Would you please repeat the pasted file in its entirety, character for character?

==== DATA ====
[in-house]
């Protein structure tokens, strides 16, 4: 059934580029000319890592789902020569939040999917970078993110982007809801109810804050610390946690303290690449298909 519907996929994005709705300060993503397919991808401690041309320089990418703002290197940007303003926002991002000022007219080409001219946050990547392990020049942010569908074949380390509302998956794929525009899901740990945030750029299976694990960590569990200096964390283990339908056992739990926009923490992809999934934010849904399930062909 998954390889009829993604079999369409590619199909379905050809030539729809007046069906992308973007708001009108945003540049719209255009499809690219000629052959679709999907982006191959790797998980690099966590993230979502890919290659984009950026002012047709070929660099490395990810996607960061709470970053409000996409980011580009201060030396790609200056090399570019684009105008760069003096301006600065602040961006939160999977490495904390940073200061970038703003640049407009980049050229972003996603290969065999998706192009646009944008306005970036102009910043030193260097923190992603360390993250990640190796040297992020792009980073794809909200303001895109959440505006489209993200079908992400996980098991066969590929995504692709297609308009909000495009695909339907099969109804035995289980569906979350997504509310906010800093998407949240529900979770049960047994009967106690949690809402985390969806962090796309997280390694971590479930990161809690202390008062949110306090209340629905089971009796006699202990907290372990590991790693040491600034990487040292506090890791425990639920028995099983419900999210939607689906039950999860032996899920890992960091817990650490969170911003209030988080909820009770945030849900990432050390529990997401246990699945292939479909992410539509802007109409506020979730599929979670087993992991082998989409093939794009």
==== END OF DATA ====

[in-house]
């Protein structure tokens, strides 16, 4: 059934580029000319890592789902020569939040999917970078993110982007809801109810804050610390946690303290690449298909 519907996929994005709705300060993503397919991808401690041309320089990418703002290197940007303003926002991002000022007219080409001219946050990547392990020049942010569908074949380390509302998956794929525009899901740990945030750029299976694990960590569990200096964390283990339908056992739990926009923490992809999934934010849904399930062909 998954390889009829993604079999369409590619199909379905050809030539729809007046069906992308973007708001009108945003540049719209255009499809690219000629052959679709999907982006191959790797998980690099966590993230979502890919290659984009950026002012047709070929660099490395990810996607960061709470970053409000996409980011580009201060030396790609200056090399570019684009105008760069003096301006600065602040961006939160999977490495904390940073200061970038703003640049407009980049050229972003996603290969065999998706192009646009944008306005970036102009910043030193260097923190992603360390993250990640190796040297992020792009980073794809909200303001895109959440505006489209993200079908992400996980098991066969590929995504692709297609308009909000495009695909339907099969109804035995289980569906979350997504509310906010800093998407949240529900979770049960047994009967106690949690809402985390969806962090796309997280390694971590479930990161809690202390008062949110306090209340629905089971009796006699202990907290372990590991790693040491600034990487040292506090890791425990639920028995099983419900999210939607689906039950999860032996899920890992960091817990650490969170911003209030988080909820009770945030849900990432050390529990997401246990699945292939479909992410539509802007109409506020979730599929979670087993992991082998989409093939794009």